Twitter has created ExecTweets, a site sponsored by Microsoft and designed to push messages, or "tweets," from executives to the general ecosystem of Twitter users. As Twitter, Facebook and other social networking solutions grow in size, they have been seeking out viable avenues for earning revenue.
Twitter announced on March 23 the launch of ExecTweets, a site sponsored by Microsoft
and designed to push "tweets" from some of the nation's most
prominent executives to Twitter users.
Visitors to the ExecTweets site
control over the industry whose executives they want to follow, as well as the
option to follow particularly hot topics or most-popular executive
"twitterers." For example, if a user wanted to follow Steve Case's
daily "tweet," they could find him under "Most Popular."
Microsoft is sponsoring ExecTweets for an undisclosed sum. Federated Media,
an advertising firm founded in 2005, built the actual site.
"There are over 100,000 C-level executives on Twitter today, but it's
difficult to know how to find them, which to follow, and where the most
important conversations are happening," Matthew Dipietro, director of
marketing for Federated Media, wrote in a blog posting on his company's site.
ExecTweets filters those conversations and then provides them to Twitter
readers "all curated and aggregated into industry verticals like
Healthcare, Retail, Finance and more."
On Twitter's corporate blog, the startup took pains to demonstrate that
ExecTweets was much more of an external collaboration than an internal
"Twitter is contacted regularly by brands interested in sponsoring
innovative experiences based on topics of interest," Biz Stone, co-founder
of Twitter, said in a corporate blog posting. "However, our focused
commitment to Twitter itself means we don't have much time or resources to
build these interesting topical experiences."
For Microsoft, ExecTweets represents one component of a larger marketing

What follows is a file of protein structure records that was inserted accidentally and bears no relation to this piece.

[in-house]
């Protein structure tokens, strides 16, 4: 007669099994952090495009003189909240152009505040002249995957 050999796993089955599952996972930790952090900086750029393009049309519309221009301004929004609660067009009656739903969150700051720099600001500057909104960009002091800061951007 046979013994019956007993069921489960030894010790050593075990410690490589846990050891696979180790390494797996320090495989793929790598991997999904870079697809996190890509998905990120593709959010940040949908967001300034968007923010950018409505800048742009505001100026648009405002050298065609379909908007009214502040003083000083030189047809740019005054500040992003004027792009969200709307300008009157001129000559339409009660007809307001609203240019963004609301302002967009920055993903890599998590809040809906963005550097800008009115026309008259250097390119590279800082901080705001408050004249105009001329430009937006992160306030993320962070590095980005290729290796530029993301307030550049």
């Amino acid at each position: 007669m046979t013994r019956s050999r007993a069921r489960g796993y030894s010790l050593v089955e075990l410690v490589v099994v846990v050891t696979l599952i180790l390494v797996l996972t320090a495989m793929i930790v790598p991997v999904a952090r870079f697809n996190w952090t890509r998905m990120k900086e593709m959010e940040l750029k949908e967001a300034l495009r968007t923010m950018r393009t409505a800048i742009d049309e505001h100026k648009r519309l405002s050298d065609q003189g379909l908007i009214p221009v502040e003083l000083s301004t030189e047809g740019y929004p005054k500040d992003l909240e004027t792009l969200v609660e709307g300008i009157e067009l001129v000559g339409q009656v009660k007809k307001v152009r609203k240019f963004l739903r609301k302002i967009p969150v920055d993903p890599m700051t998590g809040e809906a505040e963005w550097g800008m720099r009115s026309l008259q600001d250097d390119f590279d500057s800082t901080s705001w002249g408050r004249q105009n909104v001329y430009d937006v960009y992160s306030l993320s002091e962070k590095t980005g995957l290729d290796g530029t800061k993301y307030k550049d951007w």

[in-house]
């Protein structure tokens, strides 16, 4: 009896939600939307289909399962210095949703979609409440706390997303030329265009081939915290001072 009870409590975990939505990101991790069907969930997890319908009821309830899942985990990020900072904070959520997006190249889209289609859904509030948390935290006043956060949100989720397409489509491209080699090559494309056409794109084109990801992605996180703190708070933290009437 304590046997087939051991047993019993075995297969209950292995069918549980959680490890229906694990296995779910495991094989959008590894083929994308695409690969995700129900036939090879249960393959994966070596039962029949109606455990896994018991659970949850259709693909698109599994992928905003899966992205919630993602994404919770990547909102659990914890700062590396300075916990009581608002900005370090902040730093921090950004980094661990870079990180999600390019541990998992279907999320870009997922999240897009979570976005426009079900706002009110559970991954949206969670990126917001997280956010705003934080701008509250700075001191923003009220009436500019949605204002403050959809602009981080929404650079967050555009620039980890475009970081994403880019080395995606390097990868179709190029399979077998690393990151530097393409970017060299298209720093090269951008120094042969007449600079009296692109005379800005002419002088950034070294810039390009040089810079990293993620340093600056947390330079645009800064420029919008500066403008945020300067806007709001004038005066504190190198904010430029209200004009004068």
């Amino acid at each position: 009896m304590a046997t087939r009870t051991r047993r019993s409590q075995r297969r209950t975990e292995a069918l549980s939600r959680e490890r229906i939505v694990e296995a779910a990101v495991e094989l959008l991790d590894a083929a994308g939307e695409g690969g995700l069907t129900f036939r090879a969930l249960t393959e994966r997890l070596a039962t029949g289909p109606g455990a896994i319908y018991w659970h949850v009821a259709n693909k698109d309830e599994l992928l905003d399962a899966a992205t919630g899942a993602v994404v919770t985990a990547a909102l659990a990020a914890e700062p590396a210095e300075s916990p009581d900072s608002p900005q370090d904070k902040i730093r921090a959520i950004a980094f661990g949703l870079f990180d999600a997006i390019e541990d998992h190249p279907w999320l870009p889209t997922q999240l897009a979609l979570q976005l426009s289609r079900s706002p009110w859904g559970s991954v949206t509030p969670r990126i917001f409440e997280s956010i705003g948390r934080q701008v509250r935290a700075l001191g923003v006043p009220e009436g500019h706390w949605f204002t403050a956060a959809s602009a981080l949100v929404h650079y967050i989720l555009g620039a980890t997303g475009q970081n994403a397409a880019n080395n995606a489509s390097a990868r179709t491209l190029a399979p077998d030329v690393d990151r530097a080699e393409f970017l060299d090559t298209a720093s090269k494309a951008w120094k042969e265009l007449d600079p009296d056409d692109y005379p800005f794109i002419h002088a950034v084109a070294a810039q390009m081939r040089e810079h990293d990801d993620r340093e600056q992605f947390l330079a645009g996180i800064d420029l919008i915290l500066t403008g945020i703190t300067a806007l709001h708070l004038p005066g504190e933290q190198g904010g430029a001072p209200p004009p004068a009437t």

Microsoft is sponsoring ExecTweets as part of its "It's Everybody's
Business" campaign, seeking to "encourage conversations within the business
community," according to a company spokesperson. The company claims it's
experimenting with a number of digital marketing activities over the short term.
"At the campaign's core, we want to drive a set of marketing activities
that facilitate a conversation," Gayle Troberman, general manager of
advertising for Microsoft, said in an e-mail. "ExecTweets is consistent
with that goal-it's about finding, following and engaging in real conversations
with business thought leaders."
Twitter has been integrating itself further into the enterprise life. The
service now has roughly 8 million unique users, up from 1 million in 2008.
On March 23, Salesforce.com
announced that it is adding Twitter to its Service Cloud,
a SAAS (software-as-a-service)
solution, alongside Google search, Facebook connections and online communities.
Twitter would allow Salesforce.com users to better monitor the adoption and
discussion of products and services.
However, the growing pervasiveness of "tweets" throughout
workplace life has also led to its own set of problems, notably
with regard to personnel making comments probably better not seen by their